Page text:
1. If Western nuclear retaliation is to be successful, there must be a procedure for ordering the retaliatory forces into action with the minimum delay.

2. The nuclear retaliatory forces located in the United Kingdom at present comprise :

(a) The Royal Air Force Medium Bomber Force

This force is under the sole control of the United Kingdom Government,

(b) Units of the United States Strategic Air Command (SAC)

The understanding between the United Kingdom Government and the United States Government requires that the use of these forces in an emergency shall be a matter for joint decision by the two Governments in the light of the circumstances at that time.

3. In addition, there are certain United States and United Kingdom tactical bomber forces, both with a nuclear capability, assigned to SACEUR, It is believed that SACEUR, who is also Commander-in-Chief of all United States forces in Europe, has in this latter capacity the authority of a commander in the field to use United States forces under his command to repel an attack upon them. His use in such circumstances of United States tactical bombers located in the United Kingdom would, however, be "a matter for joint decision" by the Governments of the United States and United Kingdom as in the case of the S.A.C. forces.

General Assumptions

4. If the need to use nuclear retaliatory forces springs

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from a situation in which Russian or satellite forces have launched an attack using only conventional or tactical nuclear weapons - in other words, if the West decides to use strategic nuclear retaliation first - there will be time for the normal procedure of consultation between governments. The need for special procedure arises when the Soviets themselves have launched their attack with strategic nuclear forces or when there is reason to believe that they intend to do so.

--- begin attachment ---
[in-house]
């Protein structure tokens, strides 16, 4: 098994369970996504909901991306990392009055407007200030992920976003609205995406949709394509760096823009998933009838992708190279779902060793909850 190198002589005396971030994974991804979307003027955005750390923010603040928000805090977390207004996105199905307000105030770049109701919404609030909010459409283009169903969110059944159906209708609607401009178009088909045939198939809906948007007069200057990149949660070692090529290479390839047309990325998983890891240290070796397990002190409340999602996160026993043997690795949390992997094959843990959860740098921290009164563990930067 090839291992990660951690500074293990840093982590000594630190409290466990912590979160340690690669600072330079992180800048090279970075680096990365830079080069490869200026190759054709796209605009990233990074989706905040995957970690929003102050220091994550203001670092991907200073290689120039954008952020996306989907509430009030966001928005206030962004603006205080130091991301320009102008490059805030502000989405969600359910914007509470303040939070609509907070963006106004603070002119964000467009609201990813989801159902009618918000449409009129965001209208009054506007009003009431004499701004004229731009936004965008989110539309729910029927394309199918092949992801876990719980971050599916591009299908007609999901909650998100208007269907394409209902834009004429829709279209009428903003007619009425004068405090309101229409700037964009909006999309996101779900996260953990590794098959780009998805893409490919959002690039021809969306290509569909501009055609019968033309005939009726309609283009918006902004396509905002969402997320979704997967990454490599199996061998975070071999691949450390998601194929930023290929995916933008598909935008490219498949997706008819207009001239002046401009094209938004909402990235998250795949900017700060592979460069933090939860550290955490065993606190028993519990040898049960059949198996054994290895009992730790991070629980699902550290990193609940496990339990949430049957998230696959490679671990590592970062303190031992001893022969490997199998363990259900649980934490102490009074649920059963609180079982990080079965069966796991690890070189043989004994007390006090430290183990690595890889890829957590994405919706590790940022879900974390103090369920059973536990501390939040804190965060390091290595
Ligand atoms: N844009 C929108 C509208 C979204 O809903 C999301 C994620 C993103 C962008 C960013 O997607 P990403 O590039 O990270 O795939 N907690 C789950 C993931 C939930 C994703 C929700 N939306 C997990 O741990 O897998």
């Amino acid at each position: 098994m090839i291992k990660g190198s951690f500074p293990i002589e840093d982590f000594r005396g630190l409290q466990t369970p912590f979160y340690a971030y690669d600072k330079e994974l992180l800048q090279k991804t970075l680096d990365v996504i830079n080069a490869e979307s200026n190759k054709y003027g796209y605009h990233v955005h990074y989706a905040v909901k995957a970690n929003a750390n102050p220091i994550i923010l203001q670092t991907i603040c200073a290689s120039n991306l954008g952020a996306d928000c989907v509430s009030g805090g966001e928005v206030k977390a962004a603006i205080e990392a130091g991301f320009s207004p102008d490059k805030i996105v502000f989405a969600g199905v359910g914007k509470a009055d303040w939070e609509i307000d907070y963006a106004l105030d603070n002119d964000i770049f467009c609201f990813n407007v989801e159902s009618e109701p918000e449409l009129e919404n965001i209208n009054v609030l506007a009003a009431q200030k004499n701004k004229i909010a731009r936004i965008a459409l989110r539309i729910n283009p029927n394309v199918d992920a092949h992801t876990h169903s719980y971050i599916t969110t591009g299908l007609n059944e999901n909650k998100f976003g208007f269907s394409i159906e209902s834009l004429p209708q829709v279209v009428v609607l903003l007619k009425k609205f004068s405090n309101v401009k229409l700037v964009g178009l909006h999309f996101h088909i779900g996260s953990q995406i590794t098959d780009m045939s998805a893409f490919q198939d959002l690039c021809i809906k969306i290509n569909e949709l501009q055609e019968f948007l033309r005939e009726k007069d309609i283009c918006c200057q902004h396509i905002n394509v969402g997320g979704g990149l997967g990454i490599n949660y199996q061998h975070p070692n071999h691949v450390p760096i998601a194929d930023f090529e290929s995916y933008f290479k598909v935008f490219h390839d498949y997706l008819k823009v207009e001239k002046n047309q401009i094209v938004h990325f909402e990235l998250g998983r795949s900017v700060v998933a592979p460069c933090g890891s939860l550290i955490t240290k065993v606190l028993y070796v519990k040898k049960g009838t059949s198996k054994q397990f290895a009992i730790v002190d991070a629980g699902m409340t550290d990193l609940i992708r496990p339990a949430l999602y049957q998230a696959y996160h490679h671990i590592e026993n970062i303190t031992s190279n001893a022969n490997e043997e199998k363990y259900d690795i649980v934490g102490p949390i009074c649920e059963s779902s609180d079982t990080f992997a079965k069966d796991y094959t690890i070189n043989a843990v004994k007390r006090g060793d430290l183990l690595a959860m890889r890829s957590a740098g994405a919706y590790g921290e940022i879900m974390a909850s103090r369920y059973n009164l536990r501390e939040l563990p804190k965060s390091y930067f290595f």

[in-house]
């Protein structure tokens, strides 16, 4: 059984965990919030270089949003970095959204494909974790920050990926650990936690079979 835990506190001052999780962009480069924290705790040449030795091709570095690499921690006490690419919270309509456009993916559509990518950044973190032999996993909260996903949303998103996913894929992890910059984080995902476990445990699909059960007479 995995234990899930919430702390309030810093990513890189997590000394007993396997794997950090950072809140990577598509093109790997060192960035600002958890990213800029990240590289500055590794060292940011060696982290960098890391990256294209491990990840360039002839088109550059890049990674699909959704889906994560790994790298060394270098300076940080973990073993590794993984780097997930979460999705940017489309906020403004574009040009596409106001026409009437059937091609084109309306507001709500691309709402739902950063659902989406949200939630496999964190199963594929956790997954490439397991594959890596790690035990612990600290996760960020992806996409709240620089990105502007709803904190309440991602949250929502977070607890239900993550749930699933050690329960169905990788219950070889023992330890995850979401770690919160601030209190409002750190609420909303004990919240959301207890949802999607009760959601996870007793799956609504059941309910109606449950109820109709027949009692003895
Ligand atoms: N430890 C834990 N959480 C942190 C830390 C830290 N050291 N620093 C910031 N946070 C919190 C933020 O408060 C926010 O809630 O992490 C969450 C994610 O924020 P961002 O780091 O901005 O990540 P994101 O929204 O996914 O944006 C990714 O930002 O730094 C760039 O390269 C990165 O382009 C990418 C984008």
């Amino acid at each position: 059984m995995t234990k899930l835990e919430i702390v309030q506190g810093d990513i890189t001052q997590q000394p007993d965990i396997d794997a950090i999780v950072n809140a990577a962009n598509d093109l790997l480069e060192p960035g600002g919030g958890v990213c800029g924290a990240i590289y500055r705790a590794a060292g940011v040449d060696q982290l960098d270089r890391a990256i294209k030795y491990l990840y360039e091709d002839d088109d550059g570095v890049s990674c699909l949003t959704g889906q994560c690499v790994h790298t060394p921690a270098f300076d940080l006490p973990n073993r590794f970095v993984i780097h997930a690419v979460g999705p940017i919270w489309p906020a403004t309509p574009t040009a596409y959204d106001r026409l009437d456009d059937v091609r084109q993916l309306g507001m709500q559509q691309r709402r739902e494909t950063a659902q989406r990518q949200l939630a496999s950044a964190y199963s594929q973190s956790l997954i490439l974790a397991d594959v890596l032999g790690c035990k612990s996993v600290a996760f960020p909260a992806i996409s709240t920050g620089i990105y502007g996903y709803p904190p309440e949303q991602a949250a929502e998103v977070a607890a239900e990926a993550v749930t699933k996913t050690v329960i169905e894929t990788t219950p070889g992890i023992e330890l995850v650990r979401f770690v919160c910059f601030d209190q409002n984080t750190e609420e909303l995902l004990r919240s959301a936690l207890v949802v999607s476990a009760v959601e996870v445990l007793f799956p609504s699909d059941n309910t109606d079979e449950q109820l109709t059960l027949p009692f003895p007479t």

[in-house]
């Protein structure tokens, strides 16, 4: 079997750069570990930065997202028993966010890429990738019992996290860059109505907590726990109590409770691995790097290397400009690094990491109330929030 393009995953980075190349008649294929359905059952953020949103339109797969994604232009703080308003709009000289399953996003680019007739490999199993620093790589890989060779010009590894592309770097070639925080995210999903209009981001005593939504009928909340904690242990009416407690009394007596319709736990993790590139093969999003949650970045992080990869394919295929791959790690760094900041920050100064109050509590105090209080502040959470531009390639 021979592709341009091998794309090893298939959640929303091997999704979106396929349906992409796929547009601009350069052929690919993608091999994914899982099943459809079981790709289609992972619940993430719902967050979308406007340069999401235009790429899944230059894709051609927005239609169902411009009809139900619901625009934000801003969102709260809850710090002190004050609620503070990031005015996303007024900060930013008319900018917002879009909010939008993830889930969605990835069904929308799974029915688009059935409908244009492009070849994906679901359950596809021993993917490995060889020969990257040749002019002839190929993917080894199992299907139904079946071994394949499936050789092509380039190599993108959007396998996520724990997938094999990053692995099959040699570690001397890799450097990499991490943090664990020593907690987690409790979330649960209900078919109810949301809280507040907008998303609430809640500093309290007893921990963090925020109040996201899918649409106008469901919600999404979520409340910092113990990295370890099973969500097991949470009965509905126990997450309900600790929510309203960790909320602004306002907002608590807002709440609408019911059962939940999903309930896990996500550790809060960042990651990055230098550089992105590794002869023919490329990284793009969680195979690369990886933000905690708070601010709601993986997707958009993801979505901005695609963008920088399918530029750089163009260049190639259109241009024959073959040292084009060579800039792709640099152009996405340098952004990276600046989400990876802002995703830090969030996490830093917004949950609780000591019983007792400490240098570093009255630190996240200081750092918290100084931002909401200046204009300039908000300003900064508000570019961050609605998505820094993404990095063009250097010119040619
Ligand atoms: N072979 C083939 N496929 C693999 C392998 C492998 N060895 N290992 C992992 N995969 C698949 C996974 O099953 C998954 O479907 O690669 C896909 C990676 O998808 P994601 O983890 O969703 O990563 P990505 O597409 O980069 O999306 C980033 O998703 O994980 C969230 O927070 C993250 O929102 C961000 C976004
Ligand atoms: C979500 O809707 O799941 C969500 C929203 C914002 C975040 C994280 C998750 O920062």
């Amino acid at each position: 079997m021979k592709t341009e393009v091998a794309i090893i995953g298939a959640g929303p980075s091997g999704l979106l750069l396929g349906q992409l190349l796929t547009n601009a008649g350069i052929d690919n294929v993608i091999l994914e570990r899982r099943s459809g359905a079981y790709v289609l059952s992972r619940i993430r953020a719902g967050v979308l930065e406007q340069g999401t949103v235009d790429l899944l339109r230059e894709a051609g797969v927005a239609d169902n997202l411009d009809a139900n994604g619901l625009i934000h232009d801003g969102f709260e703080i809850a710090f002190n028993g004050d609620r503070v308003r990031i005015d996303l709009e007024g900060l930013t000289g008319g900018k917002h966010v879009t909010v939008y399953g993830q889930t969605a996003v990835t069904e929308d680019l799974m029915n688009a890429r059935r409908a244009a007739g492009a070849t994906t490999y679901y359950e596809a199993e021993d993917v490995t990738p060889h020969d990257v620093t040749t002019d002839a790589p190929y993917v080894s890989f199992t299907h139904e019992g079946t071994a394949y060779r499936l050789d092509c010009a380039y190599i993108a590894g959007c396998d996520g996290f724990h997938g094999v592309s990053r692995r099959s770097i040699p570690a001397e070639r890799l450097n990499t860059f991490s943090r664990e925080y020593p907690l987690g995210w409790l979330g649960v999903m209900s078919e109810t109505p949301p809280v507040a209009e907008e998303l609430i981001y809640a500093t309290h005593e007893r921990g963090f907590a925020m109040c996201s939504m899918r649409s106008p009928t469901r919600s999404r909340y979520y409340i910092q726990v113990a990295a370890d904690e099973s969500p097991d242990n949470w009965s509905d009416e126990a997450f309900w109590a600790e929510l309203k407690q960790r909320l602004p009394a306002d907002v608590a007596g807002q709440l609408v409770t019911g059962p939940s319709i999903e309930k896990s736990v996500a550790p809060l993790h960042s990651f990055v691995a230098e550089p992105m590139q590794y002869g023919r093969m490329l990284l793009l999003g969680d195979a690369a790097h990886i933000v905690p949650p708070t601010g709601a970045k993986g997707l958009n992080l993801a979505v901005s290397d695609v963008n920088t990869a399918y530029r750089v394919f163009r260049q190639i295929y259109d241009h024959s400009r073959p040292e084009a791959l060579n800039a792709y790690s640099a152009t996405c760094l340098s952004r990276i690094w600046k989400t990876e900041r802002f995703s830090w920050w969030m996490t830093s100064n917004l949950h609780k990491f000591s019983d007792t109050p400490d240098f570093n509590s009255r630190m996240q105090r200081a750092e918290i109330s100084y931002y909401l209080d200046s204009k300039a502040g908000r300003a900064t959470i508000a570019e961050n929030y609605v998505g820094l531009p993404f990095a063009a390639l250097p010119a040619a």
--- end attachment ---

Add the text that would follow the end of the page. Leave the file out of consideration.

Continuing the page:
5. In these circumstances the procedure to be followed is largely governed by the amount of warning of a Soviet intention to attack which is likely to be received. For the present, it has been assumed -

(a) that the main threat of aerial attack is from manned bombers;

(b) that "a bolt from the blue" attack by the Soviet Union on this country is unlikely and that there will, therefore, be some advance intelligence information of Soviet intentions;

(c) that, even so, the final decision to launch the nuclear retaliatory forces will not be taken until there is confirmation that an attack has been launched by the Soviet Union.

6. On these assumptions, there are therefore two stages in the procedure:-

(a) action to be taken on an Intelligence alert; and

(b) action to be taken on a warning of impending attack, e.g. radar warning.

Sources of information about Soviet intentions

7. Indications that the Soviet Union are preparing for an attack should be obtained through Intelligence channels.

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Arrangements have recently been agreed with the United States and Canadian Governments for the exchange of Intelligence information about Soviet intentions. As soon as the necessary communication facilities have been established evidence of any Soviet hostile intentions obtained by one Government will speedily be available to the other two. Information obtained through this Intelligence network will first be received in this country by the Joint Intelligence Committee.

8. Since SACEUR relies in the main for his advance Intelligence information on the Intelligence organisations of the member countries of N.A.T.O., it seems unlikely that he would receive any Intelligence indications of an impending Soviet attack before similar evidence was available to the United States or United Kingdom Governments.